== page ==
Published On: Mon, Sep 21st, 2015

Special treatment of Cuban migrants by the US should end, says immigration reform group

Havana CubaWASHINGTON, USA -- The announced release of 3,500 prisoners in advance of Pope Francis's visit is a hopeful sign of positive change in Cuba. Coupled with the recent re-establishment of diplomatic relations with the United States, the announcement indicates substantive political change in Cuba that should result in the repeal of the Cuban Adjustment Act, says the Federation for American Immigration Reform (FAIR).

The Cold War-era Cuban Adjustment Act provides immigration benefits to Cuban migrants not offered to citizens of any other country. Cuban nationals who set foot in the United States are allowed to remain and can adjust to permanent resident status after one year.

"We are entering a new era in US-Cuban relations, and policies that were implemented a half century ago need to be rethought in light of changing circumstances," said Dan Stein, president of FAIR. "Political conditions in that country do not set it apart from countless other nations in a way that justifies this special set of immigration rules for Cuban citizens."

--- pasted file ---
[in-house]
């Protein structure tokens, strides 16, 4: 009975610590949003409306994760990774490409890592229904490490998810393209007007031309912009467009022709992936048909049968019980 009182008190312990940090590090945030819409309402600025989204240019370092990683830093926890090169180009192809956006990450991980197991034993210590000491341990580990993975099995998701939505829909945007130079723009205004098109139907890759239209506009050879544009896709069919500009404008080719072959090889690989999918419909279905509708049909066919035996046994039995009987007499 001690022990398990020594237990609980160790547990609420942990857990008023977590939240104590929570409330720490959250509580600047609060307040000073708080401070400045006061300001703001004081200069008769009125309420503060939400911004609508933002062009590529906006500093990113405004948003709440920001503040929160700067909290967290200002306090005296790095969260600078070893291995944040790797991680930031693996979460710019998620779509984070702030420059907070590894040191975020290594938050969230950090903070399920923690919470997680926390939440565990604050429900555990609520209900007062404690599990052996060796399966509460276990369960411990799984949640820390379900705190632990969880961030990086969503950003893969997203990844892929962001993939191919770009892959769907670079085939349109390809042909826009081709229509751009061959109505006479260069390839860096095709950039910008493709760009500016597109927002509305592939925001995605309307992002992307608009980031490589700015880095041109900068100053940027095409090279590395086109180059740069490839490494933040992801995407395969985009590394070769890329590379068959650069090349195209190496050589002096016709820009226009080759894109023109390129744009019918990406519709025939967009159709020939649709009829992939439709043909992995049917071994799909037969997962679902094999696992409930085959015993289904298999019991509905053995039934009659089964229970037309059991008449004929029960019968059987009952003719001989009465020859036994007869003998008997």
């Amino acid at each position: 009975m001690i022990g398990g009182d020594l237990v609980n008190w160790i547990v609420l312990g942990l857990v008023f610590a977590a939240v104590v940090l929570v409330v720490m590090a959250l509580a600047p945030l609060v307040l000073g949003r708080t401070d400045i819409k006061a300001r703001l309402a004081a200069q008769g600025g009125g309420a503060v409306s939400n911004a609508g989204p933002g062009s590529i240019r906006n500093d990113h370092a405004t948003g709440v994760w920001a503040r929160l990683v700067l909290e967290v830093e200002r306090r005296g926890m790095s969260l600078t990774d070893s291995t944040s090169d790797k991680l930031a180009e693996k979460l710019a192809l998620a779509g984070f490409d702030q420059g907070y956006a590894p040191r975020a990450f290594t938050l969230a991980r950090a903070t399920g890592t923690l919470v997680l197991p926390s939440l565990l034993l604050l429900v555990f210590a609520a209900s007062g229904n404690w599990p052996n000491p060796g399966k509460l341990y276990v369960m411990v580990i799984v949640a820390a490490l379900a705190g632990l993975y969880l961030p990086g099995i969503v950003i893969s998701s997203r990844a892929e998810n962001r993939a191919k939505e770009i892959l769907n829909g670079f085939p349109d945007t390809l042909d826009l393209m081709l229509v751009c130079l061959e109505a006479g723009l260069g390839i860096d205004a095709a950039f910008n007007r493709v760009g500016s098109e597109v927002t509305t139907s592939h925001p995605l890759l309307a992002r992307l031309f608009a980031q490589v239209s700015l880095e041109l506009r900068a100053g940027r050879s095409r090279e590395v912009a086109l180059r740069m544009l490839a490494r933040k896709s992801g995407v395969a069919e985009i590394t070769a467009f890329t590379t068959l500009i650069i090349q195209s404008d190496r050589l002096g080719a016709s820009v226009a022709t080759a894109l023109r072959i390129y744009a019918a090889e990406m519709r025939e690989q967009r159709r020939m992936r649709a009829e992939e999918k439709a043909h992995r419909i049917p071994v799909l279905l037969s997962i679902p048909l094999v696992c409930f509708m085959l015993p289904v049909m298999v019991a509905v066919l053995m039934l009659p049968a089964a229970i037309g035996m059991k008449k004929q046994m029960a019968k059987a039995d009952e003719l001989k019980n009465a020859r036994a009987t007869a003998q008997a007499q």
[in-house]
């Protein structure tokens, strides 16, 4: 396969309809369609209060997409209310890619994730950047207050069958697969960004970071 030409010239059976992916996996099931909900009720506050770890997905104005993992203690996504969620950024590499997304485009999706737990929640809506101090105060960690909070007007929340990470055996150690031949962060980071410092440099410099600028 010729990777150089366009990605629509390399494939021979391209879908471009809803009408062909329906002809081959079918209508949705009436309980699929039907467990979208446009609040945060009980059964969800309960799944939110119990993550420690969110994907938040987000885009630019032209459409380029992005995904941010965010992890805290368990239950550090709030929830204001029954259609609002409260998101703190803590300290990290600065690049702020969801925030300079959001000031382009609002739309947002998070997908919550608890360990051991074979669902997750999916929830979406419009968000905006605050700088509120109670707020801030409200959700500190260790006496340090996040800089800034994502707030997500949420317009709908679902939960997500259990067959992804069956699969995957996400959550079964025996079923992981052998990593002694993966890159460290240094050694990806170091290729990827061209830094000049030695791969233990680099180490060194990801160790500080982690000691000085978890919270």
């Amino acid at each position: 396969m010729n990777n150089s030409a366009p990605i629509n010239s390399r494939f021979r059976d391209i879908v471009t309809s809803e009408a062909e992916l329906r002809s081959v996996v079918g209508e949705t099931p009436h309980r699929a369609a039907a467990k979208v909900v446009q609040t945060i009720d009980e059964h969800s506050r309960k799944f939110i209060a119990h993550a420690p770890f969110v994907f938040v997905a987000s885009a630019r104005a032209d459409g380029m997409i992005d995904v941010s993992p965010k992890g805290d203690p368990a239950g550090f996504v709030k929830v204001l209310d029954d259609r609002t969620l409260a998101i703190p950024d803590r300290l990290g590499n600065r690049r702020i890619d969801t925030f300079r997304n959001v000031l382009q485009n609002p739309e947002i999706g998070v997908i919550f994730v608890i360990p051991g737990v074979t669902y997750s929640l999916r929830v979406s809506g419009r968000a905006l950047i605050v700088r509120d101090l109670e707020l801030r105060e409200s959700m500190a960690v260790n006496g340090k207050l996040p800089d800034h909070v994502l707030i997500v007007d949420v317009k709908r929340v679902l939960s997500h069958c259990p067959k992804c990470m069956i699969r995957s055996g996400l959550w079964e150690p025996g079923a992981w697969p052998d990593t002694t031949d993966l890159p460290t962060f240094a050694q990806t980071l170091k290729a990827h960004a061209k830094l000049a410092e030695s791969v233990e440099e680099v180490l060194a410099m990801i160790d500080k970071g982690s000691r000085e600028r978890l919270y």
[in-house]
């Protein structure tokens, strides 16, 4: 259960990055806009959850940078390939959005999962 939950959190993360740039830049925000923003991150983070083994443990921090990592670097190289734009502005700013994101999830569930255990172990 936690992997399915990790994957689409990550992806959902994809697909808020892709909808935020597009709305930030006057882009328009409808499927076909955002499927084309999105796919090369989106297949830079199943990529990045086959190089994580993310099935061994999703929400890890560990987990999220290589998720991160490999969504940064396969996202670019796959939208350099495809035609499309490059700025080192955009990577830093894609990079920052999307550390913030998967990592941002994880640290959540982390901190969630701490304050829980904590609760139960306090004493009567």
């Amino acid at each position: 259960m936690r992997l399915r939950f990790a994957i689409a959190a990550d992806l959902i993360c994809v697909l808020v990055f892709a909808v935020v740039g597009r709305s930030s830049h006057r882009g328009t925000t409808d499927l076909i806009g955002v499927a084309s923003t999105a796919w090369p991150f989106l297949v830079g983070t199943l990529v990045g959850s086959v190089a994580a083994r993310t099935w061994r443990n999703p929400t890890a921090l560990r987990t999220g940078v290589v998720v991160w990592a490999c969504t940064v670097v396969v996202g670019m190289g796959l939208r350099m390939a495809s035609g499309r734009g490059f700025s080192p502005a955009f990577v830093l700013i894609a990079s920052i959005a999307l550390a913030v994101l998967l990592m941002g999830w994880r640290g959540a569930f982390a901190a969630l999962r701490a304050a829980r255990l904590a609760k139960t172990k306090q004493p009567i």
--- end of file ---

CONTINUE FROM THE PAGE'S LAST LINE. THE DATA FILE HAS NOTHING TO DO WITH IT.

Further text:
Cuba remains far from an enlightened democracy, but recent events provide the first real hope for true reform since Castro seized power in 1959.

"If there is to be real political change in Cuba once the Castro brothers inevitably leave the stage, it must come from within. Another mass exodus from Cuba, facilitated by policies that guarantee Cuban migrants the right to remain in the US, would undermine the goal of democratization," argued Stein.

"It is time for Congress to repeal the Cuban Adjustment Act and treat Cubans attempting to enter the US the same way we treat citizens of other countries. From humanitarian and foreign policy perspective, our goal should be to encourage and promote true political reform in Cuba, including the release of political prisoners. Maintaining a failed Cold War policy that encourages people to leave Cuba neither benefits the United States, nor the prospects for real reform in that country," concluded Stein.

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